It’s More Than an Engineering Problem – Why Apple Pay will succeed

It’s More Than an Engineering Problem – Why Apple Pay will succeed

Ever since Apple announced Apply Pay my Twitter and Facebook streams have more than a few posts comparing iPhone 6 to the Nexus 4.

iPhone vs Nexus

Usually they all poke fun at the fact that various features that Apple is hyping have been around in Android for years. Like the image above.

They all miss the point.
Throwing a grab bag of half working features together to create a confusing and crummy experience does not indicate that your product is more advanced. It only indicates that the manufacturer valued feature lists over customers actually using and enjoying the scenarios you enable.
In just one example, NFC payments has been a failure up until now. Despite Android having this for years. I’m willing to bet that Apple make NFC successful. And because Samsung and everyone else will copy Apple, they will drag Android along for the NFC party.

Android fans will yell that NFC was first on Android. But it is so much more than just an engineering problem. It requires a keen design over the end to end scenario, doing the hard partnership work to seed an ecosystem with payment processors and a platform that app developers can build on. And as Ars points out, timing is a crucial part of delivering a successful product as well.

Apple is about so much more than just blindly implementing the latest technology. They focus on how to make it work in the lives of people outside the tech industry.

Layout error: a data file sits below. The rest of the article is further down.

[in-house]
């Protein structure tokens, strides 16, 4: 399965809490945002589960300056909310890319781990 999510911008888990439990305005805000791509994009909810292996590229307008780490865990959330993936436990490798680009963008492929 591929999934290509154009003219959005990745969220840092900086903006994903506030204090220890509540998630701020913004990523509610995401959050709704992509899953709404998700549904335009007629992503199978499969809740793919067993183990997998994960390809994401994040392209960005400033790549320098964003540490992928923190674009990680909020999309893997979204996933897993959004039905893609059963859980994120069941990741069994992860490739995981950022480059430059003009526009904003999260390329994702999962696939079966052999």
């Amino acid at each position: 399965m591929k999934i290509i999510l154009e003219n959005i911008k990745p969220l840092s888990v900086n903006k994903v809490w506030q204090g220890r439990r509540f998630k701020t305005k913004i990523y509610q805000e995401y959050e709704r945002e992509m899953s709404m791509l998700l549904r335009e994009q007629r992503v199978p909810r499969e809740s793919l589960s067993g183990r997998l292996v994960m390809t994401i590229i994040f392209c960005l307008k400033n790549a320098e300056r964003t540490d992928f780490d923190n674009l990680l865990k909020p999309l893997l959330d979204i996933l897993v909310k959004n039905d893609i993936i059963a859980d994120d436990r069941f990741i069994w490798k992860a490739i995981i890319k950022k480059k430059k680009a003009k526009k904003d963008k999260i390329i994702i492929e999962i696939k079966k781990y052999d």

I’ve worked in the tech industry as a Product Manager for 14 years, and have seen this mistake over and over again. Tech companies approaching a problem as an engineering problem when it required so much more. Most successful products are a combination of brilliant engineering, thoughtful design, well executed partnerships and a keen business strategy. If you think about it for a moment, some great products you know and use every day fall into this category:

  • Xbox: Microsoft entered a market that Sony had won and brought a combination of hardware, software and services engineering together with solid design, strong partnerships with game developers and a long term strategy that allowed them to invest heavily for the eventual payoff. 10 years ago it would have been unfathomable that Sony would have such a strong competitor in the game console market.
  • Google AdWords: AdWords is more than just a scalable 2nd price auction system on top of the most popular search engine. When the rest of the search world was destroying their interfaces with banner ads everywhere and polluting their search results Google took the strategic decision to make both search AND ads good for users. Using and refining metrics to rank ads was an important tool in Google’s design toolbox. Just as important was creating an ecosystem for advertisers.
  • Apple iPod: It may be difficult to remember back to a time when the iPod wasn’t synonymous with MP3 player. Back when various manufacturers released devices with interfaces that made even the tech savvy want for some assistance. Apple’s genius wasn’t in just building great hardware and software (iTunes), it was the broad partnerships with the music industry and the revolutionary iTunes service that turned iPod from just another MP3 player into a category defining device. Apple displayed keen business acumen to go against everything in the company DNA to release iTunes for Windows.

As a technologist it’s easy to get wrapped up in the technology, and miss the true genius behind a great product. Avoid that temptation. Deliver something that users, partners, and your shareholders will love!

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